Oh what i meant about the turkey baster with the tube in it, is that it works as a small syphon. The smaller tanks you can't easily find one, I did see one online that you can hand prime but I haven't seen any where I live. I find it really hard to get water out of the tank sometimes, I have a bad back too. If I put the tube in the turkey baster it eliminates the need to lift the turkey baster out of the tank while it is cleaning. :)
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Old 12-03-2011, 10:35 PM   #7 
RoyalBlueDarling
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Quote:
Originally Posted by steftravels View Post

Oh what i meant about the turkey baster with the tube in it, is that it works as a small syphon. The smaller tanks you can't easily find one, I did see one online that you can hand prime but I haven't seen any where I live. I find it really hard to get water out of the tank sometimes, I have a bad back too. If I put the tube in the turkey baster it eliminates the need to lift the turkey baster out of the tank while it is cleaning. :)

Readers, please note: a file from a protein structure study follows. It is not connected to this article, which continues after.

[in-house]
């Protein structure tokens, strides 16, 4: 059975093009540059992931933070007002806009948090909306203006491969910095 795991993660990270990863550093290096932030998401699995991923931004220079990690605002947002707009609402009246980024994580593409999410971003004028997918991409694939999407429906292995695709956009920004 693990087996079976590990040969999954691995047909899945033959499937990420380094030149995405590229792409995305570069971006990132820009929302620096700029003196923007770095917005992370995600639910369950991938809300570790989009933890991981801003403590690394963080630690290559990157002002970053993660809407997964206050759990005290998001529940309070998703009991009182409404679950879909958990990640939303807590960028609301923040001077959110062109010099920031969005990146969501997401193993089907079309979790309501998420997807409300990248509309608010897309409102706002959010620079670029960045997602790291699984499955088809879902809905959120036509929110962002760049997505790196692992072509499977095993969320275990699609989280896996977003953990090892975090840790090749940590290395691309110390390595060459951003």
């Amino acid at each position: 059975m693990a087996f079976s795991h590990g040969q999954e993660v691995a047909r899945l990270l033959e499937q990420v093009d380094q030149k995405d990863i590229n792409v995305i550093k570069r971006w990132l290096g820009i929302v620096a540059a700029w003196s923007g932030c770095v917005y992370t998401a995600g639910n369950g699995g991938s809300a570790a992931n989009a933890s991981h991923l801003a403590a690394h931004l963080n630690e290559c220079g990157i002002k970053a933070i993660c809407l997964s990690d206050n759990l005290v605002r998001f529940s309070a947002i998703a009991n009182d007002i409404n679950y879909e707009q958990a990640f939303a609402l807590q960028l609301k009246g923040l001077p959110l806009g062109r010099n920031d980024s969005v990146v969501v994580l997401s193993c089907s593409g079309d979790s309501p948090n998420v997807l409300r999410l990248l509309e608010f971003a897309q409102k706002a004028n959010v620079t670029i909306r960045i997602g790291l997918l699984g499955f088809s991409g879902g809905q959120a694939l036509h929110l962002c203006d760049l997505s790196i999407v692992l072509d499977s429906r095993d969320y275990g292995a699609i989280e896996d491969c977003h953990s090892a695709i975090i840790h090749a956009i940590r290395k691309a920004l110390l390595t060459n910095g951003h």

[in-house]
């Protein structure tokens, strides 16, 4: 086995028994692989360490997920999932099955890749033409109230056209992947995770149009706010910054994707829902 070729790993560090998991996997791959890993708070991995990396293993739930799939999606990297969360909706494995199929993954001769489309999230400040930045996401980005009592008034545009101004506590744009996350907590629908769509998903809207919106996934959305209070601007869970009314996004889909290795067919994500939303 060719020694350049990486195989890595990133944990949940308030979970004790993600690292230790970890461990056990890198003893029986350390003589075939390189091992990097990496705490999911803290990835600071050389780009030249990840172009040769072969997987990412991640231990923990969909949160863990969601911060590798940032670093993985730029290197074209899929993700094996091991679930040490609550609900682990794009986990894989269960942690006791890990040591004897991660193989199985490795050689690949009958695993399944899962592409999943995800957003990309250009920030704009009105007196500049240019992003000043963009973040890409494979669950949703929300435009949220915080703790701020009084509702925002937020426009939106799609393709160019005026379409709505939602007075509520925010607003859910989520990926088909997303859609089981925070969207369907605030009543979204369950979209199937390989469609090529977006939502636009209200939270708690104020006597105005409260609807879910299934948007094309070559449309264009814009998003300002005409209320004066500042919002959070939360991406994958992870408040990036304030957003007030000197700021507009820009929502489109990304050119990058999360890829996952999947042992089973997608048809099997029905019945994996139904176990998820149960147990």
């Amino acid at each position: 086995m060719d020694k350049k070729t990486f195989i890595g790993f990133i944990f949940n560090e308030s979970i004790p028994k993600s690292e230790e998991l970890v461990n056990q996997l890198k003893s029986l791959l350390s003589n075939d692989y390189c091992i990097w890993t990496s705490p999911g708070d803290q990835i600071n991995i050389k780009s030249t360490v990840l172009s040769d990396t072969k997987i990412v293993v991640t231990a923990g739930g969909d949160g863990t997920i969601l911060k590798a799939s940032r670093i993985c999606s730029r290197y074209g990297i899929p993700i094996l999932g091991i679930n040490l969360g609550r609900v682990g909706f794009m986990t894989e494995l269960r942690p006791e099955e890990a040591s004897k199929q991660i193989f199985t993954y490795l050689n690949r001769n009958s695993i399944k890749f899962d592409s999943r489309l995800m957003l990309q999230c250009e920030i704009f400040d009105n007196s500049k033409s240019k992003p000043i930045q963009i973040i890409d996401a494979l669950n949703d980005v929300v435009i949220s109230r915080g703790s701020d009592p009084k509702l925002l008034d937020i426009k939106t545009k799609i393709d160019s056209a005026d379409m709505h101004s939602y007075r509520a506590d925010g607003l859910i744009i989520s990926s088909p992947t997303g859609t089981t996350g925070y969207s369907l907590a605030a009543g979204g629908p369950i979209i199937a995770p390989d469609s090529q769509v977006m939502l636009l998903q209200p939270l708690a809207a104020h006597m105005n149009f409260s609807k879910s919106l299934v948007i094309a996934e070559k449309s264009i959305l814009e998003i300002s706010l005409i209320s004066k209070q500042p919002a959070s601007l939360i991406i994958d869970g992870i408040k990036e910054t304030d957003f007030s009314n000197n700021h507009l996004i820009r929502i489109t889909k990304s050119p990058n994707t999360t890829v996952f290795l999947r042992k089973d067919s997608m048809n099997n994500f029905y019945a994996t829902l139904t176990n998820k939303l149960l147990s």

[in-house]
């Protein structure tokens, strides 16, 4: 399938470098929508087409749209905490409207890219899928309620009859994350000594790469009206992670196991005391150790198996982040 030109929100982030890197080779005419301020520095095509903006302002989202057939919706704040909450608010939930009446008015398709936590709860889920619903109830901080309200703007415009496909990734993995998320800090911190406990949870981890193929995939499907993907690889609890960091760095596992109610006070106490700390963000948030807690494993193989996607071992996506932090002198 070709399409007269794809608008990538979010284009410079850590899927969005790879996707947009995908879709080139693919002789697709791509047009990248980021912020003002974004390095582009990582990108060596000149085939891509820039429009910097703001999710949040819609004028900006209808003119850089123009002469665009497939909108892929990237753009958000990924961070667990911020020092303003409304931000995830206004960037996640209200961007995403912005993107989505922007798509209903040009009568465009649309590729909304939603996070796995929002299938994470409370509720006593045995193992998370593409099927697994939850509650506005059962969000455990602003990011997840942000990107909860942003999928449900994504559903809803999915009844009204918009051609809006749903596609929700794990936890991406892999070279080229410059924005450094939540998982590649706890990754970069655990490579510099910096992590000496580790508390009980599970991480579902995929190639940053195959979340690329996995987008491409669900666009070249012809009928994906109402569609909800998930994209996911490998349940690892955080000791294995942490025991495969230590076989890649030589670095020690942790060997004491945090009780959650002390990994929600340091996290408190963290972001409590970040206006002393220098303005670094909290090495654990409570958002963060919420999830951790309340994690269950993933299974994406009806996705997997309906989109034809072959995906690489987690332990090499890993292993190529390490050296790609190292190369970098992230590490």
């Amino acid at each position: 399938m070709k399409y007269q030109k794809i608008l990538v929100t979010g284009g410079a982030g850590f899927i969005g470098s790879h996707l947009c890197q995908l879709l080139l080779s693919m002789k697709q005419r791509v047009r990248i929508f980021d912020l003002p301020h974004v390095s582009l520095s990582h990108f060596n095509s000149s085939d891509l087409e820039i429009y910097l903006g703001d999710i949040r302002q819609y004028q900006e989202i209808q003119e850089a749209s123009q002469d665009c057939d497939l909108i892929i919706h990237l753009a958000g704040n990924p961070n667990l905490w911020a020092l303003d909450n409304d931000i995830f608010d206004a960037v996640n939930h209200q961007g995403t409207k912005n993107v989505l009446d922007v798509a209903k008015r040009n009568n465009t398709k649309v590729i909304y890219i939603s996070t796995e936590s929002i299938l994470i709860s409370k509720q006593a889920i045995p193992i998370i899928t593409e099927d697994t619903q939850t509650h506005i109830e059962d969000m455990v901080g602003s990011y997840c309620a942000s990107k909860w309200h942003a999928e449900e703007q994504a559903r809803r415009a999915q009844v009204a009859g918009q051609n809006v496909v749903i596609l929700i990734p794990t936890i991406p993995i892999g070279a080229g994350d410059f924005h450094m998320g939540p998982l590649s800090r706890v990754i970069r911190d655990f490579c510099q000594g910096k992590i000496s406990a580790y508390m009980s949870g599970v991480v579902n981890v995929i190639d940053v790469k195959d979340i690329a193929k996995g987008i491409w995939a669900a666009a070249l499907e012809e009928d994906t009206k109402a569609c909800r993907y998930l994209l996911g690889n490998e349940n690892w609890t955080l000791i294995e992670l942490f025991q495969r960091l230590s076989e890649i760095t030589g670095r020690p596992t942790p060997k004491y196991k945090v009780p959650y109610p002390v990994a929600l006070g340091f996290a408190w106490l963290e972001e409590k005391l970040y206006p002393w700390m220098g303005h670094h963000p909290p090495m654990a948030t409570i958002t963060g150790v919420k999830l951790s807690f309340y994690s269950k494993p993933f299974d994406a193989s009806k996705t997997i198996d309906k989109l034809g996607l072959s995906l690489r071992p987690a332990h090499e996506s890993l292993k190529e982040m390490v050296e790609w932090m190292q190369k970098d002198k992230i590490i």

I get what you meant. It's awesome.
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Old 12-04-2011, 01:37 AM   #8 
dbockrath
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Not really a tool, but the tip I remember (and I'm going to use the next time I buy betta food) is to use a pin to prick a hole in the foil covering instead of pulling the whole cover off, so you can shake out one or two pellets at a time.
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Old 12-04-2011, 08:40 AM   #9 
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I use OFLs version of a homemade siphon, airline tubing and chopsticks to provide rigidity. Manual starting but it works the same.

For baffles I always rubberband a sponge over the out flow. Great baffle and an excellent spot to culture beneficial bacteria.
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Old 12-04-2011, 11:27 AM   #10 
Silverfang
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nothing fancy, but when I feed frozen food I use an eye dropper to feed the boys and girls. Also, turkey basters are awesome on bare bottom tanks. An unused toothbrush is great for scrubbing algae.